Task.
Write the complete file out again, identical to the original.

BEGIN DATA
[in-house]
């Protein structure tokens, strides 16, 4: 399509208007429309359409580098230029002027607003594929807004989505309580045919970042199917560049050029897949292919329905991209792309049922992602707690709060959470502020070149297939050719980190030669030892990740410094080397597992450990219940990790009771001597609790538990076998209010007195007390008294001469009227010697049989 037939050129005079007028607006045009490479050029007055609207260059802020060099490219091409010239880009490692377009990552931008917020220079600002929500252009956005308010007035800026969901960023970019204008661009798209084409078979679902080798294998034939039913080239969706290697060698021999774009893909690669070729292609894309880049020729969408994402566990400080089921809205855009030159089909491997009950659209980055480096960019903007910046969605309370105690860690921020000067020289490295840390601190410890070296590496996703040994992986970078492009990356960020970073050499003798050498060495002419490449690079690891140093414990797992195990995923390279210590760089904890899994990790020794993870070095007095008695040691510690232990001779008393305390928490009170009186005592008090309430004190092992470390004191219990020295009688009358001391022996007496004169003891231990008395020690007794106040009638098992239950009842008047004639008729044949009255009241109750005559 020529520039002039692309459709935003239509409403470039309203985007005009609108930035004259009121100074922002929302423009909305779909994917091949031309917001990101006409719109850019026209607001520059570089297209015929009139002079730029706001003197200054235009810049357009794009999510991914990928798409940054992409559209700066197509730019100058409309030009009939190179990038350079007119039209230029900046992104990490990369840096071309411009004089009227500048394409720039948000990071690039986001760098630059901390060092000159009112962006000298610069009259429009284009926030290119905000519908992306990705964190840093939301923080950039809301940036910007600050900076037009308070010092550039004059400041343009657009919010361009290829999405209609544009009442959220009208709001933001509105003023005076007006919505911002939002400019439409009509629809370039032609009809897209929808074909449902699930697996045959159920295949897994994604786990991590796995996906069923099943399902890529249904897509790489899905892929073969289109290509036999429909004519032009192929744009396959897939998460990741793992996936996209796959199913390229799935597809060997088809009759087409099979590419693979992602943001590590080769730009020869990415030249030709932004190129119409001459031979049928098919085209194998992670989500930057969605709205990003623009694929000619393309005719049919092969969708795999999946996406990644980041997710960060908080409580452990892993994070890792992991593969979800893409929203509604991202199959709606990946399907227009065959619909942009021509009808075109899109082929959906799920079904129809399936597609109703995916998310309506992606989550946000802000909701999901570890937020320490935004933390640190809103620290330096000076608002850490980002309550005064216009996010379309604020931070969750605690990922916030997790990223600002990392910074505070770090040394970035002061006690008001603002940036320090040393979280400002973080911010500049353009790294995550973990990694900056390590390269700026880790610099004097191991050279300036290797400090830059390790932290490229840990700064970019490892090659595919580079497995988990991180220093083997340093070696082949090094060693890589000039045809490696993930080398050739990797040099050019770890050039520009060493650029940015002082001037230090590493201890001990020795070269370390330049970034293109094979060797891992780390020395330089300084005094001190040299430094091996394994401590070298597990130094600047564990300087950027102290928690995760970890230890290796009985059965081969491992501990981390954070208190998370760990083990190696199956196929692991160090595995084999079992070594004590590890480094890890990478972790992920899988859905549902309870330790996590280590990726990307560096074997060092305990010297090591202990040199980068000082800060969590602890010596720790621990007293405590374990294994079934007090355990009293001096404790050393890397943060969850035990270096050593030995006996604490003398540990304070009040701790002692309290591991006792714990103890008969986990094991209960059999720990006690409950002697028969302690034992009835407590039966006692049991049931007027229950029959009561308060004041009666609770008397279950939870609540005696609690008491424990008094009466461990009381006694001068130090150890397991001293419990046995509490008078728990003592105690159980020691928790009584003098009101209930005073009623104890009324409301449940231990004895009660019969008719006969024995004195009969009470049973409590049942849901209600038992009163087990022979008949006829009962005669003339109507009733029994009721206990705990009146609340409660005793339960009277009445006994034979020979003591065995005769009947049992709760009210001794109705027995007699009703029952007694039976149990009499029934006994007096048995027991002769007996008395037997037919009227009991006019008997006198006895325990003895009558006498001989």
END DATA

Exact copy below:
[in-house]
């Protein structure tokens, strides 16, 4: 399509208007429309359409580098230029002027607003594929807004989505309580045919970042199917560049050029897949292919329905991209792309049922992602707690709060959470502020070149297939050719980190030669030892990740410094080397597992450990219940990790009771001597609790538990076998209010007195007390008294001469009227010697049989 037939050129005079007028607006045009490479050029007055609207260059802020060099490219091409010239880009490692377009990552931008917020220079600002929500252009956005308010007035800026969901960023970019204008661009798209084409078979679902080798294998034939039913080239969706290697060698021999774009893909690669070729292609894309880049020729969408994402566990400080089921809205855009030159089909491997009950659209980055480096960019903007910046969605309370105690860690921020000067020289490295840390601190410890070296590496996703040994992986970078492009990356960020970073050499003798050498060495002419490449690079690891140093414990797992195990995923390279210590760089904890899994990790020794993870070095007095008695040691510690232990001779008393305390928490009170009186005592008090309430004190092992470390004191219990020295009688009358001391022996007496004169003891231990008395020690007794106040009638098992239950009842008047004639008729044949009255009241109750005559 020529520039002039692309459709935003239509409403470039309203985007005009609108930035004259009121100074922002929302423009909305779909994917091949031309917001990101006409719109850019026209607001520059570089297209015929009139002079730029706001003197200054235009810049357009794009999510991914990928798409940054992409559209700066197509730019100058409309030009009939190179990038350079007119039209230029900046992104990490990369840096071309411009004089009227500048394409720039948000990071690039986001760098630059901390060092000159009112962006000298610069009259429009284009926030290119905000519908992306990705964190840093939301923080950039809301940036910007600050900076037009308070010092550039004059400041343009657009919010361009290829999405209609544009009442959220009208709001933001509105003023005076007006919505911002939002400019439409009509629809370039032609009809897209929808074909449902699930697996045959159920295949897994994604786990991590796995996906069923099943399902890529249904897509790489899905892929073969289109290509036999429909004519032009192929744009396959897939998460990741793992996936996209796959199913390229799935597809060997088809009759087409099979590419693979992602943001590590080769730009020869990415030249030709932004190129119409001459031979049928098919085209194998992670989500930057969605709205990003623009694929000619393309005719049919092969969708795999999946996406990644980041997710960060908080409580452990892993994070890792992991593969979800893409929203509604991202199959709606990946399907227009065959619909942009021509009808075109899109082929959906799920079904129809399936597609109703995916998310309506992606989550946000802000909701999901570890937020320490935004933390640190809103620290330096000076608002850490980002309550005064216009996010379309604020931070969750605690990922916030997790990223600002990392910074505070770090040394970035002061006690008001603002940036320090040393979280400002973080911010500049353009790294995550973990990694900056390590390269700026880790610099004097191991050279300036290797400090830059390790932290490229840990700064970019490892090659595919580079497995988990991180220093083997340093070696082949090094060693890589000039045809490696993930080398050739990797040099050019770890050039520009060493650029940015002082001037230090590493201890001990020795070269370390330049970034293109094979060797891992780390020395330089300084005094001190040299430094091996394994401590070298597990130094600047564990300087950027102290928690995760970890230890290796009985059965081969491992501990981390954070208190998370760990083990190696199956196929692991160090595995084999079992070594004590590890480094890890990478972790992920899988859905549902309870330790996590280590990726990307560096074997060092305990010297090591202990040199980068000082800060969590602890010596720790621990007293405590374990294994079934007090355990009293001096404790050393890397943060969850035990270096050593030995006996604490003398540990304070009040701790002692309290591991006792714990103890008969986990094991209960059999720990006690409950002697028969302690034992009835407590039966006692049991049931007027229950029959009561308060004041009666609770008397279950939870609540005696609690008491424990008094009466461990009381006694001068130090150890397991001293419990046995509490008078728990003592105690159980020691928790009584003098009101209930005073009623104890009324409301449940231990004895009660019969008719006969024995004195009969009470049973409590049942849901209600038992009163087990022979008949006829009962005669003339109507009733029994009721206990705990009146609340409660005793339960009277009445006994034979020979003591065995005769009947049992709760009210001794109705027995007699009703029952007694039976149990009499029934006994007096048995027991002769007996008395037997037919009227009991006019008997006198006895325990003895009558006498001989």